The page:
Future of Bibliographic Control

A month ago I watched most of the video debut of the Report of the Library of Congress Working Group on the Future of Bibliographic Control and was disappointed by the group’s approach to control what clearly needs to be opened up a bit. Last night I read several responses to the report and was impressed by most of them. I was floored by them, actually. (The library world has such good writers!) If you can’t read all the reviews, at least start with Roy Tennant. His “descriptive enrichment” concept is the way to go. I considered including his closing paragraph here, but using such a short excerpt would be cheating you out of his whole, well-reasoned commentary.

One Response to Future of Bibliographic Control

  1. Alex says:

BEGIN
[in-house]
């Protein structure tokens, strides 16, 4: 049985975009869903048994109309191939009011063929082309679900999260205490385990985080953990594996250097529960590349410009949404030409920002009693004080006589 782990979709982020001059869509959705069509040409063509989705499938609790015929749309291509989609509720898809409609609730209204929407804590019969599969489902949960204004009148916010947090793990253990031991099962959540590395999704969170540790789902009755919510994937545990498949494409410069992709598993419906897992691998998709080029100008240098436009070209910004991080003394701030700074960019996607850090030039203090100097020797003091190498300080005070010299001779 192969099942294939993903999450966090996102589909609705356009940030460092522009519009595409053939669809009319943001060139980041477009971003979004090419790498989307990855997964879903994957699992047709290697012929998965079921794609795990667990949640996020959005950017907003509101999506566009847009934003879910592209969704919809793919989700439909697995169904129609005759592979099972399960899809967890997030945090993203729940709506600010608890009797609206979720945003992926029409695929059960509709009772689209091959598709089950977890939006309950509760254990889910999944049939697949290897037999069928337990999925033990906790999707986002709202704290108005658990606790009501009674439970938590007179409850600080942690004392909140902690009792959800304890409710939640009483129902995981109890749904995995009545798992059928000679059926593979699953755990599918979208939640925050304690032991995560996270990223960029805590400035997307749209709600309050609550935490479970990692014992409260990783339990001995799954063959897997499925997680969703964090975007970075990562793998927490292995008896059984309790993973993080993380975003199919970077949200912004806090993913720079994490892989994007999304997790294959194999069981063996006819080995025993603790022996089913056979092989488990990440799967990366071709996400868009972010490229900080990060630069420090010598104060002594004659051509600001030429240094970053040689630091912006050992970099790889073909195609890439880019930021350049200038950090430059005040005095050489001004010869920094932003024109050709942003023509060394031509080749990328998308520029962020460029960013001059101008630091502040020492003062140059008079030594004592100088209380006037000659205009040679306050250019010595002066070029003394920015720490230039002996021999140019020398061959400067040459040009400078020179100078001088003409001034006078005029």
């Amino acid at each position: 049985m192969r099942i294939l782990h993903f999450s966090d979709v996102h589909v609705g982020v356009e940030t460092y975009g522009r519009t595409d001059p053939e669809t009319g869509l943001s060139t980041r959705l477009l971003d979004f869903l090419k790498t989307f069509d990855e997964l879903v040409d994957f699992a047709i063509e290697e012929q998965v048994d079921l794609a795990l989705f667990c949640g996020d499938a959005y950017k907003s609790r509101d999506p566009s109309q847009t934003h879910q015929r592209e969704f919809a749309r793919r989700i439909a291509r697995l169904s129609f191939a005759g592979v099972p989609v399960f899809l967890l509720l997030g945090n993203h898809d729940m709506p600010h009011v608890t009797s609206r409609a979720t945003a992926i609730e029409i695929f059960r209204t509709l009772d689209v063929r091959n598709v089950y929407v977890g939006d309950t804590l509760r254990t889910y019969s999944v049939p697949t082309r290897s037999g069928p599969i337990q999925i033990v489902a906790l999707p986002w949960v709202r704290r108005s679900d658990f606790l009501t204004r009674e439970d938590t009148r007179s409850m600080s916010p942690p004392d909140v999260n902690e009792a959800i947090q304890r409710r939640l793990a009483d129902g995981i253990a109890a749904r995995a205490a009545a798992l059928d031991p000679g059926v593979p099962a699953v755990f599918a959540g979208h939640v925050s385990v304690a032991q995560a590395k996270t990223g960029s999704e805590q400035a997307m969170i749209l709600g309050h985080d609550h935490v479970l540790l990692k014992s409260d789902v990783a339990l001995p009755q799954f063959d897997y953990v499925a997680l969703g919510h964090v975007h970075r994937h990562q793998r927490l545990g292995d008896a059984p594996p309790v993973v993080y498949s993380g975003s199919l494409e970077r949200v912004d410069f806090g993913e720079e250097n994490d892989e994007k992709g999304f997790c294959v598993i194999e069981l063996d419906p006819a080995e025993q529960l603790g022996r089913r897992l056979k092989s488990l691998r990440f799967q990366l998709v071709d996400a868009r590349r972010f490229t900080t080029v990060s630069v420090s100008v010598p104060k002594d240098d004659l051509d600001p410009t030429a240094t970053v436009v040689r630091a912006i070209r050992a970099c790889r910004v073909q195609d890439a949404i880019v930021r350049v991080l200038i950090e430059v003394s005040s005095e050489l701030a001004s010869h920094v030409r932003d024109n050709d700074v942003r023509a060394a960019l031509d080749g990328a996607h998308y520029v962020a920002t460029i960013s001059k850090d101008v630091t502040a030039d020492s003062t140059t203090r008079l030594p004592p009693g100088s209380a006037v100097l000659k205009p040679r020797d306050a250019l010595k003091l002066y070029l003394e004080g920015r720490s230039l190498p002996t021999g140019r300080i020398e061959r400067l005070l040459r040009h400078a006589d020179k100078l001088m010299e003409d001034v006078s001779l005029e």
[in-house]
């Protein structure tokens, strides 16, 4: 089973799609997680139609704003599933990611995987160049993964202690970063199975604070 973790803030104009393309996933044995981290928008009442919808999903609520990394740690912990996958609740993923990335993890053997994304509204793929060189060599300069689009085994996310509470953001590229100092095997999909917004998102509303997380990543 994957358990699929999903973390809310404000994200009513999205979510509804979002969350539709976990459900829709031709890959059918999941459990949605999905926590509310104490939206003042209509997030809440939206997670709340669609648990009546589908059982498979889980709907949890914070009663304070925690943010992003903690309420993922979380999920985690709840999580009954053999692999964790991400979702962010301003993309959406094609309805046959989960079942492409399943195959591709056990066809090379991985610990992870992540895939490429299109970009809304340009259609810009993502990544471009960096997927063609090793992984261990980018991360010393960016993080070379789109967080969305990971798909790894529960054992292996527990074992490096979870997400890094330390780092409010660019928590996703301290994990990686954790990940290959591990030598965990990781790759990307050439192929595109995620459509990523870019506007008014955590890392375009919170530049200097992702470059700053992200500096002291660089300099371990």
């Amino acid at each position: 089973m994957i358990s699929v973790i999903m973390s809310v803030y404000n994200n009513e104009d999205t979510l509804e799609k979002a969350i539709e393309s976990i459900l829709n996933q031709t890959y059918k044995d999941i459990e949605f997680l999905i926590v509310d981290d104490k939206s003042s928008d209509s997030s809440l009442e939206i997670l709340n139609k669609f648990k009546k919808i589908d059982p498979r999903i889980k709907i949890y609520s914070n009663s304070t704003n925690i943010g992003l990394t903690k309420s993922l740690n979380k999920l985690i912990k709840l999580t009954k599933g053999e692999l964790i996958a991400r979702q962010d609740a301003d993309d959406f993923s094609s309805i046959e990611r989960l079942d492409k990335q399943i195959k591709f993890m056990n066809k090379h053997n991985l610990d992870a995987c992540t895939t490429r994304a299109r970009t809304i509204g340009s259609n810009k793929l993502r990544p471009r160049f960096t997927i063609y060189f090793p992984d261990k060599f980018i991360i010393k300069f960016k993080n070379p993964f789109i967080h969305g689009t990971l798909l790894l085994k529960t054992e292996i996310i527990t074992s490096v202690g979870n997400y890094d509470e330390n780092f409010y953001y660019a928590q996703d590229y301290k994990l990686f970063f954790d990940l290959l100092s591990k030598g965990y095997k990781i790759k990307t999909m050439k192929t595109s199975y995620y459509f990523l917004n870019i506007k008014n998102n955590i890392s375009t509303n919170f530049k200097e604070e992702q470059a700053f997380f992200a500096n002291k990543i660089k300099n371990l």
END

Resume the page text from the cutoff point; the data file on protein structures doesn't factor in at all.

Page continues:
I like this idea a lot. Integration of taxonomy and folksonomy were topics that routinely came up while I was in library school (oh, so long ago!) at Michigan. While everyone agreed that having a taxonomy was an excellent idea, because everyone will tag things differently, and it’s freakishly difficult to get inside someone else’s head (even with a practiced reference interview). At the same time, taxonomic classification can be academic and nonintuitive. Folksonomy helps when there are nonofficial names attached to things, so you can find doohickies and whatchamacalits by the name you know them by. I look forward to the time when we can search catalog by LoC subjects, RDA descriptors, or consult the catalog tag cloud to find something new.

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